The earliest project targeted for completion is the cruise terminal in the surfing hotspot of Siargao, which is set to open by the third quarter. Santiago explained that this terminal’s completion will boost tourism demand in the Philippines.

“Beyond improving current ports, we are constructing dedicated cruise terminals, like the one in Siargao. Hopefully, the Siargao cruise terminal will be operational by the third quarter,” Santiago said.

Following this, the agency plans to open another dedicated terminal in Coron, aimed at attracting foreign tourists to Palawan. This terminal is expected to be operational by 2025, according to Santiago.

Moreover, the PPA is committed to establishing similar facilities on various islands nationwide, particularly in Ilocos Norte and Ilocos Sur in Luzon; Aklan in Visayas; and Camiguin in Mindanao.

“We are retrofitting ports to meet cruise ship requirements, including those in Curimao, Ilocos Norte, and Salomague in Ilocos Sur. Additionally, we have constructed a dedicated cruise terminal in Buruanga, Aklan, with more locations planned for cruise destinations, including Camiguin,” the PPA chief said.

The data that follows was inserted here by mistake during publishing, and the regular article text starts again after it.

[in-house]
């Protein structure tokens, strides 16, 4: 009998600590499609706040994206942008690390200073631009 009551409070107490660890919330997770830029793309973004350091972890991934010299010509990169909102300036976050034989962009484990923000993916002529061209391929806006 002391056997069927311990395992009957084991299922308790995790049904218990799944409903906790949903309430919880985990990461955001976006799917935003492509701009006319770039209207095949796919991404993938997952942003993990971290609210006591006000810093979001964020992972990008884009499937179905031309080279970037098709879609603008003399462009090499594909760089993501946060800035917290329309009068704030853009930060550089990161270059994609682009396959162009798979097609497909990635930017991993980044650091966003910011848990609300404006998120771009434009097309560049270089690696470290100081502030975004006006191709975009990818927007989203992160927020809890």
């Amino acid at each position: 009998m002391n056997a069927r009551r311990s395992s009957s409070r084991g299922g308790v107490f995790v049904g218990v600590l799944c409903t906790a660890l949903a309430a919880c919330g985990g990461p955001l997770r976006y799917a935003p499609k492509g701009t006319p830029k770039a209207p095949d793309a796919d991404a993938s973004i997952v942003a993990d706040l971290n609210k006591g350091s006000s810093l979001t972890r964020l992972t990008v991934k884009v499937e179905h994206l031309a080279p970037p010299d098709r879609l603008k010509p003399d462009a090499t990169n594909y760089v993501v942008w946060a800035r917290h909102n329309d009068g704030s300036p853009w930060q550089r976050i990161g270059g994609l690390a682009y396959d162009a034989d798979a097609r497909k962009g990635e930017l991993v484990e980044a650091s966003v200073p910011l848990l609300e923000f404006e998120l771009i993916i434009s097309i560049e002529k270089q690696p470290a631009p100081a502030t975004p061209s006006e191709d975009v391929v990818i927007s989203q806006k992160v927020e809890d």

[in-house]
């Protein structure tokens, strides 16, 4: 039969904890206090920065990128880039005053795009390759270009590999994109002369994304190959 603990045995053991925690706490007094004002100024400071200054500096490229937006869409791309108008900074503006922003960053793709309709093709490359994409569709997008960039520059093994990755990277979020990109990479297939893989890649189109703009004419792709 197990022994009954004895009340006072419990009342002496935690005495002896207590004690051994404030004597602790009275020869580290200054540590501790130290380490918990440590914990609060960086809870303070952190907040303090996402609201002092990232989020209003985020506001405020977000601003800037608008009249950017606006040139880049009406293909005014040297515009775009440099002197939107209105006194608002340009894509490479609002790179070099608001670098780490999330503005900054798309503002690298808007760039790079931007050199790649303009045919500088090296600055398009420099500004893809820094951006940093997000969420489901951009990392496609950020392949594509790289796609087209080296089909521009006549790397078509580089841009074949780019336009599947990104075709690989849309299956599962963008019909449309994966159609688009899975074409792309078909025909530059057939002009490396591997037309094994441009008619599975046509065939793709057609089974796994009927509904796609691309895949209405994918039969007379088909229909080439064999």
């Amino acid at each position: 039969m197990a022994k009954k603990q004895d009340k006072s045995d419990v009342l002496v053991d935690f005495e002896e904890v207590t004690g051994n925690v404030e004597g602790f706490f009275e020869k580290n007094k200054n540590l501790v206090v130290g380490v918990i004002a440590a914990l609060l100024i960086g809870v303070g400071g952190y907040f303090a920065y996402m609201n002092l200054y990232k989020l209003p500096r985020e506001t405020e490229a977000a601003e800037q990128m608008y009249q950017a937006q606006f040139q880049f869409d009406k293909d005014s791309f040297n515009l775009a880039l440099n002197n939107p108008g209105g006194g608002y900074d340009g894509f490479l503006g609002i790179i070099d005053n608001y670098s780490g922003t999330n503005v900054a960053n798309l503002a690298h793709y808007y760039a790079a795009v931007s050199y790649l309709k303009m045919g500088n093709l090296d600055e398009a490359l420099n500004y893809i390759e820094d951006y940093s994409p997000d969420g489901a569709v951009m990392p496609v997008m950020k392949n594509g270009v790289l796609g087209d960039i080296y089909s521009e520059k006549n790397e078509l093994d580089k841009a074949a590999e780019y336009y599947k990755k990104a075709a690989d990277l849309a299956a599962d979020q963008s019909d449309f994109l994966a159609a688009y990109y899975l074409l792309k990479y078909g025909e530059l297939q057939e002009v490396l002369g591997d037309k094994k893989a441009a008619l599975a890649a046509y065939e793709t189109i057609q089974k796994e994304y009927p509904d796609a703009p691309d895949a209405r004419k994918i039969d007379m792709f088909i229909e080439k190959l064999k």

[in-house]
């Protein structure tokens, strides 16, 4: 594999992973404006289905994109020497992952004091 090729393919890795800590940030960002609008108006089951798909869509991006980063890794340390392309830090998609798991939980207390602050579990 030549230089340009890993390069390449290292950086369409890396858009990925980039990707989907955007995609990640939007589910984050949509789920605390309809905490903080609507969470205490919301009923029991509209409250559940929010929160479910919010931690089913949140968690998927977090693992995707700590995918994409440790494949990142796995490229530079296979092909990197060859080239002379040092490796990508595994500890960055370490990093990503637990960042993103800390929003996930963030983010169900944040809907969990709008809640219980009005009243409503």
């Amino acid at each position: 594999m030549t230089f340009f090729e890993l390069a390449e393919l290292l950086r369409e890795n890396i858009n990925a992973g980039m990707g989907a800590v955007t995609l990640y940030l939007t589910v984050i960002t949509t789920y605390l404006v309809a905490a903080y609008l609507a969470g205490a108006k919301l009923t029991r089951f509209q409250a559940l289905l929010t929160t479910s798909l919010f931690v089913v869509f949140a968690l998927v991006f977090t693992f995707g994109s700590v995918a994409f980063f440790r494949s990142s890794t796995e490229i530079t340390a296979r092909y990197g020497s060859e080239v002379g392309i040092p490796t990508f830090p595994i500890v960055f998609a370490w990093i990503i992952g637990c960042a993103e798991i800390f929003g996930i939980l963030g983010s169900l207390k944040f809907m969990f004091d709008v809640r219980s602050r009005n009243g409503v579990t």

The PPA aims to complete 29 projects within the year, including the expansion of the Port of Zamboanga, a crucial port in Mindanao.

Hailed as the “Best Cruise Destination in Asia” last year, the Philippines welcomed over 80,000 cruise ship passengers in 2023.

According to Santiago, the government is keen to boost cruise tourism, seeing it as a lucrative opportunity to showcase the country’s natural beauty and cultural heritage to international travelers. 

Ferry ticket counters at Port of Batangas. Photo credit: PPA

New US$800 million container terminal

International Container Terminal Services Inc. (ICTSI), the largest multinational and transnational company in the Philippines, plans to construct a US$800 million international container terminal in Bauan, Batangas, in Southern Luzon.

This project aims to enhance shipping activities in the Calabarzon region, located over 120 kilometers south of Manila and nine kilometers west of Batangas City.